1. Thanks Peta. We spent some time in Sri Lanka, and I didn’t hear about the water system. It’s interesting that while thousands of Europeans were dying of cholera due to contaminated water, cultures in SE Asia devised the effective systems you describe. ~James

    1. Peggy, the aerial view really puts it into perspective. We saw the main section of the aqueduct, and saw pieces of it on our way in on the bus, but this aerial view really brings home how large the project was. Gotta love Google Earth. ~James

  5. Great info here. I remember that this was one of the things In Spain that truly impressed my teenaged mind. I was kind of blasé about many sightseeing stops, but this one grabbed my attention then as much as it does now!

    1. Lexie, I didn’t travel as a teenager, but I can picture myself thinking: “This is just another golden crucifix in another cathedral – big whoop.” But this aqueduct is so “in your face” it would have to be impressive to almost everyone; even a blasé teenager. ~James

  6. What an amazing achievement. So much of what the ancients achieved boggles the mind. Once I get into the details of what they did and how I’m always blown away, whether it’s a huge aqueduct, or tiny intricate golden jewellery, or beautiful glass vials. Marvellous post J&T.

    1. Thanks Alison. You and Don traveled in South America recently, so I’m sure that you heard all about the incredible astronomical findings of the Mesoamericans. This took very different skills than building aqueducts, but like many of these ancient technologies, it’s quite an achievement that, as you say, boggles the mind. ~James

  7. I have heard of this and hope to see it one day soon. Traces of the Romans are everywhere. Have you read the book, Pompeii by Robert Harris? It has a lot of details about aqueducts and is told from the point of view of a young engineer who works on the aqueducts.

    1. Darlene, yes I read Pompeii some years ago, but had forgotten the connection to Roman aqueducts. This sounds like an interesting re-read. Thanks for the reminder. ~James

  8. It truly is astounding to think of the engineering feats of these ancient times. I especially love the perspectives you have chosen for your photos. My neck hurts from looking up. 😊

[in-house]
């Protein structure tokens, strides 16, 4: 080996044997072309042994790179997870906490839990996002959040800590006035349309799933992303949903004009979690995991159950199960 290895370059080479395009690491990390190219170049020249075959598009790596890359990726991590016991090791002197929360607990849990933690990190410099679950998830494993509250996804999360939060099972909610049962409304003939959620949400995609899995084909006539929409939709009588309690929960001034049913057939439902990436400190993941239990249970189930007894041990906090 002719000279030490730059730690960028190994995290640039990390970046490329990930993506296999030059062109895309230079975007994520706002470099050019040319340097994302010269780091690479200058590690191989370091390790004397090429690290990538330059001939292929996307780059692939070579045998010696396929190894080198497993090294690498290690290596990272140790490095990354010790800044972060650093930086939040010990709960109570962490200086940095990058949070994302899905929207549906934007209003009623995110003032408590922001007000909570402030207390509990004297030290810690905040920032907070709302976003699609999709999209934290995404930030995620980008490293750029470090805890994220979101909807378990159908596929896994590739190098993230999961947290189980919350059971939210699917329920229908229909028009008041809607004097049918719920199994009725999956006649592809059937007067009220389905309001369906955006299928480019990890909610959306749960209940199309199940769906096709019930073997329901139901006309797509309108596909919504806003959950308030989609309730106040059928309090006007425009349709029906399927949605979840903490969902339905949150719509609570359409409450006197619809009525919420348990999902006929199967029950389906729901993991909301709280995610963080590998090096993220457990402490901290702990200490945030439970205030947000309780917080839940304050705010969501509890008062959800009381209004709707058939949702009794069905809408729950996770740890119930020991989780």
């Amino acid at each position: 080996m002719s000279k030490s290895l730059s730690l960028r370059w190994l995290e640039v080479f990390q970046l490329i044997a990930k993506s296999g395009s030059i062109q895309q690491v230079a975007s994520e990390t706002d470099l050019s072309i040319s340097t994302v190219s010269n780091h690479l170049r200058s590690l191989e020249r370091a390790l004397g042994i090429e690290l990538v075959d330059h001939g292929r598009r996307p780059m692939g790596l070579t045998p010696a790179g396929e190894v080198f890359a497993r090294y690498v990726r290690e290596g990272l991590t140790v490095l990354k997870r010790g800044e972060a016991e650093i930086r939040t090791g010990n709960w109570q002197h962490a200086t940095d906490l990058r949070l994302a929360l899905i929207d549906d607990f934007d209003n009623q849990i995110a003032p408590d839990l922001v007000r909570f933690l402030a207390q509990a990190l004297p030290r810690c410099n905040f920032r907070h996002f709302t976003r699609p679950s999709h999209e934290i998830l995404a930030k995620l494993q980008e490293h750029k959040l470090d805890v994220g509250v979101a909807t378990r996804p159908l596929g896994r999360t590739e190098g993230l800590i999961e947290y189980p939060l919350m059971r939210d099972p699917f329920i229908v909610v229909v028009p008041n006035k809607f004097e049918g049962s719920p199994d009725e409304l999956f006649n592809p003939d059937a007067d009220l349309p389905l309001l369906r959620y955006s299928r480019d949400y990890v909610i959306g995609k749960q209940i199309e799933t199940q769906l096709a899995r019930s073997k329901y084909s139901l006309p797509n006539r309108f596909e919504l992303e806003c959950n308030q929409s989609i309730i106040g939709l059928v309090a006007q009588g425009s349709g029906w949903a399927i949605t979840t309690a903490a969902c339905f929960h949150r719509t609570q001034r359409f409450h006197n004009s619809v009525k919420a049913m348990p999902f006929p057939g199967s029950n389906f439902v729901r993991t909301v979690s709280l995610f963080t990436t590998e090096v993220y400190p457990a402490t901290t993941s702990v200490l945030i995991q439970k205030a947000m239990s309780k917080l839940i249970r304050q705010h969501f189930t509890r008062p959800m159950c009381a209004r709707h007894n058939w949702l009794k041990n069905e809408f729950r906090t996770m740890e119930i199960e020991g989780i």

1. Sue, the wonderful thing about this aqueduct is how accessible it is. Luckily, the plaza is now pedestrianized so there’s no danger from cars driving through the arches (phew!). And on a clear day, its elegant design make it very photogenic. I can imagine the workers dropping in the final keystone and praying that the arch doesn’t tumble to the ground. ~James

  9. These are marvelous engineering feats, was able to some of these and other engineering marvels during my travels to Italy and France.

    1. Terry, another engineering and architectural spectacle that comes to mind is the Pantheon in Rome. I’m sure you must have seen it. The building’s dome is truly a marvel and way ahead of its time. ~James

    1. Thanks for the comment Duncan and for dropping by the blog. There are many beautiful plazas in Europe, but this one has to be the most unique. And with all the tourist buzz, it’s a great place to people watch as well. ~James

  10. Not only useful but beautiful too! You’ve raised some important points about the people we think of as “ancients” lacking the tools and technology that we take for granted today. So many times we admire their artistry and mosaics and overlook the sheer ingenuity, mathematical and engineering skills it took to build structures that stand to this day. Absolutely astonishing! Anita

    1. Anita, until I saw this aqueduct I hadn’t really thought much about their construction. But, as a geologist, I’ve done a bit of surveying, and seeing the accuracy they achieved with the tools available to them is truly incredible. And to think that those elegant arches hold together without mortar – very cool. ~James

  11. I’ve seen photos of the Segovian aqueduct before, but it never fails to blow me away. It’s not just the architectural marvel that it is, or the ingenuity in its construction, but the fact that IT’S STILL STANDING!!!! After all these centuries. Wow. Just wow!

    btw – I love the perspective of your first photo.

    1. Thanks Joanne. Yep, still standing and it carried water to Segovia until the late 1800s. Amazing! I read a few accounts that said one of the reasons it has survived is its lack of mortar. So if there’s a minor earthquake, the blocks can just jiggle around a bit. 🙂 ~James

  12. Your detailed photos are quite interesting — not sure if my earlobes could support those earrings, but very sure I wouldn’t want to be a construction worker on an aqueduct. All are fascinating. Looking forward to seeing the Pont du Gard in a few weeks. Oh, those Romans. Leaving good stuff all over the place!

    1. Rusha, I’m envious of your trip to the Pond du Gard. I’ve seen photos and it looks just as cool as the Segovia aqueduct. Anytime I googled the terms “aqueduct and Europe” these two came up. So you’ll be seeing one of the best, especially with its three tiers of arches. Those Romans knew their stuff. Enjoy your trip. ~James

  13. Wow! That is an impressive sight! I’m trying to imagine getting off a bus and staring up at this architectural feat. Amazing, the way it towers above everything else… Including the Google image truly shows how long and well-remained the aqueduct is. I wouldn’t mind seeing it in person one day. 🙂